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Influenza vaccination reduces risk for hospitalization among dialysis patients

Dialysis patients who did not receive an influenza vaccine were more likely to be hospitalized than dialysis patients who were vaccinated, according to the results of a large observational study.

Nien-Chen Li, MPH, MS, MA, biostatistician for Fresenius Medical Care North America, and colleagues examined data on more than 150,000 kidney failure patients receiving therapy at their facility, which offers influenza vaccinations at its dialysis centers. The researchers compared the hospitalization rate of patients on dialysis who were vaccinated against influenza with hospitalization rates among unvaccinated dialysis patients during the 2013-2014, 2014-2015 and 2015-2016 influenza seasons. They used a negative bionomial regression model to determine the rate ratio for unvaccinated patients.

Risk for hospitalization among unvaccinated dialysis patients

The data showed that the percentage of vaccinated patients at the dialysis centers steadily increased from 60.1% during the 2013-2014 season to 80.4% during the 2015-2016 season.

“While almost everyone should be vaccinated against influenza, people with kidney failure who are on dialysis are at high risk for complications if they get sick, which is why it is vital they get the [influenza] vaccine every year,” Li said in a press release. “We’re gratified to see that our patients are increasingly choosing to be vaccinated.”

Patients who did not receive an influenza vaccine were 15% more likely to be hospitalized during the first influenza season (RR = 1.15), 19% more likely during the second season (RR = 1.19), and 36% more likely during the third season (RR = 1.36; P < .0001 for all).

According to Li, the research team plans to examine the specific causes for hospitalization to further investigate the link between unvaccinated dialysis patients and increased hospitalization rates.

“These results support the need for focused and dedicated dialysis-facility-based programs that promote influenza vaccination,” Li told Infectious Disease News. “Our findings suggest that influenza vaccination is associated with lower hospitalization and is an important part of preventive care. Further efforts should be undertaken throughout the U.S. to achieve higher vaccination rates in the dialysis population.”  – by Stephanie Viguers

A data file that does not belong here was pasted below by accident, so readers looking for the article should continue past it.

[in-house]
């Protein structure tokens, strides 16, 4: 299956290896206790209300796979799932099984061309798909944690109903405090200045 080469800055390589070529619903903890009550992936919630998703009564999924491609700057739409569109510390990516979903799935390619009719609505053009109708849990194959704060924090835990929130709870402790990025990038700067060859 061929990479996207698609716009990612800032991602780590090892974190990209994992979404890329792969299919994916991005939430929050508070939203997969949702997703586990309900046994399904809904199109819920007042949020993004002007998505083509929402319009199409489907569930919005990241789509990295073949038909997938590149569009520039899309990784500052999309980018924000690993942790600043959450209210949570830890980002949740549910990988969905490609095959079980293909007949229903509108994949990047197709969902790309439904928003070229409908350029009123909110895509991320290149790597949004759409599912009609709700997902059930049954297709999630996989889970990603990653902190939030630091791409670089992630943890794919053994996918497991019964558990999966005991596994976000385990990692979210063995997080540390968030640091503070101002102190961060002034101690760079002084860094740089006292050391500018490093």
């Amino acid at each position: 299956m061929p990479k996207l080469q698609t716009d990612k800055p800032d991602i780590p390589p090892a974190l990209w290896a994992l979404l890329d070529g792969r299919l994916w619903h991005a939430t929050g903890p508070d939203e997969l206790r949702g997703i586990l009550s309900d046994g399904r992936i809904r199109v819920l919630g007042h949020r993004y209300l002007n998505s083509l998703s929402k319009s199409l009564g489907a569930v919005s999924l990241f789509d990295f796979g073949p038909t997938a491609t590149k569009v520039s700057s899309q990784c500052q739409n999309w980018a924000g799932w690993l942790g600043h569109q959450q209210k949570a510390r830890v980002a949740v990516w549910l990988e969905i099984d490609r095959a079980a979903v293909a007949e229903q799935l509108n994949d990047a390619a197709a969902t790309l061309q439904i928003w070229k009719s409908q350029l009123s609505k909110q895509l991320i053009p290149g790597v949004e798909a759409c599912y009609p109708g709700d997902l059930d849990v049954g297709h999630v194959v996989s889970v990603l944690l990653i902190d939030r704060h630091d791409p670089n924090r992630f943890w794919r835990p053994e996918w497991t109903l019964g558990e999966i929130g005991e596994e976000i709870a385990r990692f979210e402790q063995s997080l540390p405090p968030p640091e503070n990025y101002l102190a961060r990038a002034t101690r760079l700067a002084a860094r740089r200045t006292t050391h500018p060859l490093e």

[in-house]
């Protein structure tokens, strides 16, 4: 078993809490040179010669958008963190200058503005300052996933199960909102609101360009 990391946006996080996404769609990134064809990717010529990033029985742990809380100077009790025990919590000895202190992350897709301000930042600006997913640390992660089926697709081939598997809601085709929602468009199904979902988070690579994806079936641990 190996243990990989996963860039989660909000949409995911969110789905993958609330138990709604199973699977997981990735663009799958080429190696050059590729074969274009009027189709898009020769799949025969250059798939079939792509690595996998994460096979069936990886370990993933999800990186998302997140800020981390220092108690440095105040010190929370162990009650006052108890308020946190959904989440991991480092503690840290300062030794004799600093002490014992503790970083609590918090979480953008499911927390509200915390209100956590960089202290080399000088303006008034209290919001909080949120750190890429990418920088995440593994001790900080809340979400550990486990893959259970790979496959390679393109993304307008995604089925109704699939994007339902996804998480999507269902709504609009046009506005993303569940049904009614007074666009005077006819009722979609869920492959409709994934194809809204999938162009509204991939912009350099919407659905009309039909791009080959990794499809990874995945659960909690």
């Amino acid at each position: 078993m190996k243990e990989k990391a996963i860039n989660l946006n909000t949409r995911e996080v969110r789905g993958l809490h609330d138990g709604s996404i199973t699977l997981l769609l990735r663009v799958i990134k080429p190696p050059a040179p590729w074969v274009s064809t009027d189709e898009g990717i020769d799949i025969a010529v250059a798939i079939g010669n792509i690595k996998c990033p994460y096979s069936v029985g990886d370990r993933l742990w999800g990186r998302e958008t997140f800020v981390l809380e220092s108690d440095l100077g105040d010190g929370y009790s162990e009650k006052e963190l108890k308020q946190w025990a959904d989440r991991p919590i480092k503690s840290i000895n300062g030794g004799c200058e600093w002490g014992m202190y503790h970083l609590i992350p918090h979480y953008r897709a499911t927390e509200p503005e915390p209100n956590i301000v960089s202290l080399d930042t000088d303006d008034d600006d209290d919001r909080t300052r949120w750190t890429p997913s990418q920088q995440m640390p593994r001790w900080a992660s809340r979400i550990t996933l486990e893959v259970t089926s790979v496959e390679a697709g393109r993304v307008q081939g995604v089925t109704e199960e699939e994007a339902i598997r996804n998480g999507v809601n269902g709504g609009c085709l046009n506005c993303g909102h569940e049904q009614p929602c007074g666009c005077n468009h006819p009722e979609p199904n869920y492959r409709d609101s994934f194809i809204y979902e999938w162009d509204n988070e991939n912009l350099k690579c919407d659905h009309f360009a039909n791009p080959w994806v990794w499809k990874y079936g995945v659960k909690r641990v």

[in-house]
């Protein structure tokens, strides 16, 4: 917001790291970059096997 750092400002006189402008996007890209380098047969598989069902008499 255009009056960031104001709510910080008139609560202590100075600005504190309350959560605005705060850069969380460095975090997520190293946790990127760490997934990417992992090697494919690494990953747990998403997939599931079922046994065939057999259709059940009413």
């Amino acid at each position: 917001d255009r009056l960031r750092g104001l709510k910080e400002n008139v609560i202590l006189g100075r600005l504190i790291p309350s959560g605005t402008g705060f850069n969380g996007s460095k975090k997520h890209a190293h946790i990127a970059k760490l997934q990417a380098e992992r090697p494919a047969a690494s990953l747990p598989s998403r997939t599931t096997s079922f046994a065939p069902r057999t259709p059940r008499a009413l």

Reference:

Li NC, et al. Abstract FR-OR079. Presented at: American Society of Nephrology Kidney Week; Nov. 15-20, 2016; Chicago, IL.

Disclosure: Li and Maddux are employees of Fresenius Medical Care North America.

Dialysis patients who did not receive an influenza vaccine were more likely to be hospitalized than dialysis patients who were vaccinated, according to the results of a large observational study.

Nien-Chen Li, MPH, MS, MA, biostatistician for Fresenius Medical Care North America, and colleagues examined data on more than 150,000 kidney failure patients receiving therapy at their facility, which offers influenza vaccinations at its dialysis centers. The researchers compared the hospitalization rate of patients on dialysis who were vaccinated against influenza with hospitalization rates among unvaccinated dialysis patients during the 2013-2014, 2014-2015 and 2015-2016 influenza seasons. They used a negative bionomial regression model to determine the rate ratio for unvaccinated patients.

Risk for hospitalization among unvaccinated dialysis patients

The data showed that the percentage of vaccinated patients at the dialysis centers steadily increased from 60.1% during the 2013-2014 season to 80.4% during the 2015-2016 season.

“While almost everyone should be vaccinated against influenza, people with kidney failure who are on dialysis are at high risk for complications if they get sick, which is why it is vital they get the [influenza] vaccine every year,” Li said in a press release. “We’re gratified to see that our patients are increasingly choosing to be vaccinated.”

Patients who did not receive an influenza vaccine were 15% more likely to be hospitalized during the first influenza season (RR = 1.15), 19% more likely during the second season (RR = 1.19), and 36% more likely during the third season (RR = 1.36; P < .0001 for all).

According to Li, the research team plans to examine the specific causes for hospitalization to further investigate the link between unvaccinated dialysis patients and increased hospitalization rates.

“These results support the need for focused and dedicated dialysis-facility-based programs that promote influenza vaccination,” Li told Infectious Disease News. “Our findings suggest that influenza vaccination is associated with lower hospitalization and is an important part of preventive care. Further efforts should be undertaken throughout the U.S. to achieve higher vaccination rates in the dialysis population.”  – by Stephanie Viguers

Reference:

Li NC, et al. Abstract FR-OR079. Presented at: American Society of Nephrology Kidney Week; Nov. 15-20, 2016; Chicago, IL.

Disclosure: Li and Maddux are employees of Fresenius Medical Care North America.